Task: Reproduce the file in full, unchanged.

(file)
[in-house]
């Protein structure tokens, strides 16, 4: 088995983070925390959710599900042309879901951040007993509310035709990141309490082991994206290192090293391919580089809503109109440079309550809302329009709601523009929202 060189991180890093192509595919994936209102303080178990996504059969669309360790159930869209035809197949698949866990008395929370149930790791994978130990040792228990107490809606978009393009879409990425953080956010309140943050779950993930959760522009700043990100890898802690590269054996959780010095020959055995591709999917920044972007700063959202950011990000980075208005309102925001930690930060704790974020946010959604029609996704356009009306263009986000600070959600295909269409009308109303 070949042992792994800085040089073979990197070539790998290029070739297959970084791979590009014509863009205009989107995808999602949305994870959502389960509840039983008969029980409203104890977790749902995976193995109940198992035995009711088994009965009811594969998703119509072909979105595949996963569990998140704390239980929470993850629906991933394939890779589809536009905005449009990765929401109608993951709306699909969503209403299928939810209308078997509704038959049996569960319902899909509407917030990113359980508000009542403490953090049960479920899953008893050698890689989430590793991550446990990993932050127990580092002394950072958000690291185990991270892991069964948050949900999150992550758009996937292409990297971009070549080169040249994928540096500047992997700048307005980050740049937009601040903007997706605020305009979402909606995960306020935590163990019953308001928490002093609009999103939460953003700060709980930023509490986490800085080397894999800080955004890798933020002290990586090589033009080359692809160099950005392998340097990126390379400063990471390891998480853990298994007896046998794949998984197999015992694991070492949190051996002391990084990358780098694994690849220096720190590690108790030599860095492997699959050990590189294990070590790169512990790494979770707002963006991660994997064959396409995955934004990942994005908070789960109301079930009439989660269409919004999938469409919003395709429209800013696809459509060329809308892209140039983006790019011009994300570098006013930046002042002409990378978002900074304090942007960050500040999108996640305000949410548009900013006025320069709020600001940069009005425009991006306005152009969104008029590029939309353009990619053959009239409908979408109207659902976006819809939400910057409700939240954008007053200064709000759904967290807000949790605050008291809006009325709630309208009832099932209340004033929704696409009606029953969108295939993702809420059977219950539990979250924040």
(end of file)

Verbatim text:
[in-house]
């Protein structure tokens, strides 16, 4: 088995983070925390959710599900042309879901951040007993509310035709990141309490082991994206290192090293391919580089809503109109440079309550809302329009709601523009929202 060189991180890093192509595919994936209102303080178990996504059969669309360790159930869209035809197949698949866990008395929370149930790791994978130990040792228990107490809606978009393009879409990425953080956010309140943050779950993930959760522009700043990100890898802690590269054996959780010095020959055995591709999917920044972007700063959202950011990000980075208005309102925001930690930060704790974020946010959604029609996704356009009306263009986000600070959600295909269409009308109303 070949042992792994800085040089073979990197070539790998290029070739297959970084791979590009014509863009205009989107995808999602949305994870959502389960509840039983008969029980409203104890977790749902995976193995109940198992035995009711088994009965009811594969998703119509072909979105595949996963569990998140704390239980929470993850629906991933394939890779589809536009905005449009990765929401109608993951709306699909969503209403299928939810209308078997509704038959049996569960319902899909509407917030990113359980508000009542403490953090049960479920899953008893050698890689989430590793991550446990990993932050127990580092002394950072958000690291185990991270892991069964948050949900999150992550758009996937292409990297971009070549080169040249994928540096500047992997700048307005980050740049937009601040903007997706605020305009979402909606995960306020935590163990019953308001928490002093609009999103939460953003700060709980930023509490986490800085080397894999800080955004890798933020002290990586090589033009080359692809160099950005392998340097990126390379400063990471390891998480853990298994007896046998794949998984197999015992694991070492949190051996002391990084990358780098694994690849220096720190590690108790030599860095492997699959050990590189294990070590790169512990790494979770707002963006991660994997064959396409995955934004990942994005908070789960109301079930009439989660269409919004999938469409919003395709429209800013696809459509060329809308892209140039983006790019011009994300570098006013930046002042002409990378978002900074304090942007960050500040999108996640305000949410548009900013006025320069709020600001940069009005425009991006306005152009969104008029590029939309353009990619053959009239409908979408109207659902976006819809939400910057409700939240954008007053200064709000759904967290807000949790605050008291809006009325709630309208009832099932209340004033929704696409009606029953969108295939993702809420059977219950539990979250924040």